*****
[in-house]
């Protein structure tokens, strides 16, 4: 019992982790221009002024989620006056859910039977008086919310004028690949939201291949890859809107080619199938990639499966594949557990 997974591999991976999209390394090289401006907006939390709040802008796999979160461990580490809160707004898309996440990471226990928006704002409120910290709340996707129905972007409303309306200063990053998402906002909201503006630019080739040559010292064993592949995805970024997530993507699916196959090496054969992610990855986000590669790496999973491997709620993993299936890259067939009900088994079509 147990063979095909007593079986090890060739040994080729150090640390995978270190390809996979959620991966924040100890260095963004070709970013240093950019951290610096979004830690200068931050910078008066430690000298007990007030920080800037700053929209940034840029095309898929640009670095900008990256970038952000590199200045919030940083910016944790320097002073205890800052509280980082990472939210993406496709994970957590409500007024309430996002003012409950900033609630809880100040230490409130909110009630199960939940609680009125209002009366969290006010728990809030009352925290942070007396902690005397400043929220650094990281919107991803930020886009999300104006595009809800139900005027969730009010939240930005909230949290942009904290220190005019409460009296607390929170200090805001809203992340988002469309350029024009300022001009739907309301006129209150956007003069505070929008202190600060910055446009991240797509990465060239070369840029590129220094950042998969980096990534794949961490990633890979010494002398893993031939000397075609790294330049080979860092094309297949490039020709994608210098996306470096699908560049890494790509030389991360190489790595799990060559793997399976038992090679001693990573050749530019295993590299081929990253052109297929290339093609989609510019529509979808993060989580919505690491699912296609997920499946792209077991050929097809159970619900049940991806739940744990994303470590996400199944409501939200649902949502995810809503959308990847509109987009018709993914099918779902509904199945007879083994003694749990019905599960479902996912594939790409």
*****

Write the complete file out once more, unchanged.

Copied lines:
[in-house]
């Protein structure tokens, strides 16, 4: 019992982790221009002024989620006056859910039977008086919310004028690949939201291949890859809107080619199938990639499966594949557990 997974591999991976999209390394090289401006907006939390709040802008796999979160461990580490809160707004898309996440990471226990928006704002409120910290709340996707129905972007409303309306200063990053998402906002909201503006630019080739040559010292064993592949995805970024997530993507699916196959090496054969992610990855986000590669790496999973491997709620993993299936890259067939009900088994079509 147990063979095909007593079986090890060739040994080729150090640390995978270190390809996979959620991966924040100890260095963004070709970013240093950019951290610096979004830690200068931050910078008066430690000298007990007030920080800037700053929209940034840029095309898929640009670095900008990256970038952000590199200045919030940083910016944790320097002073205890800052509280980082990472939210993406496709994970957590409500007024309430996002003012409950900033609630809880100040230490409130909110009630199960939940609680009125209002009366969290006010728990809030009352925290942070007396902690005397400043929220650094990281919107991803930020886009999300104006595009809800139900005027969730009010939240930005909230949290942009904290220190005019409460009296607390929170200090805001809203992340988002469309350029024009300022001009739907309301006129209150956007003069505070929008202190600060910055446009991240797509990465060239070369840029590129220094950042998969980096990534794949961490990633890979010494002398893993031939000397075609790294330049080979860092094309297949490039020709994608210098996306470096699908560049890494790509030389991360190489790595799990060559793997399976038992090679001693990573050749530019295993590299081929990253052109297929290339093609989609510019529509979808993060989580919505690491699912296609997920499946792209077991050929097809159970619900049940991806739940744990994303470590996400199944409501939200649902949502995810809503959308990847509109987009018709993914099918779902509904199945007879083994003694749990019905599960479902996912594939790409």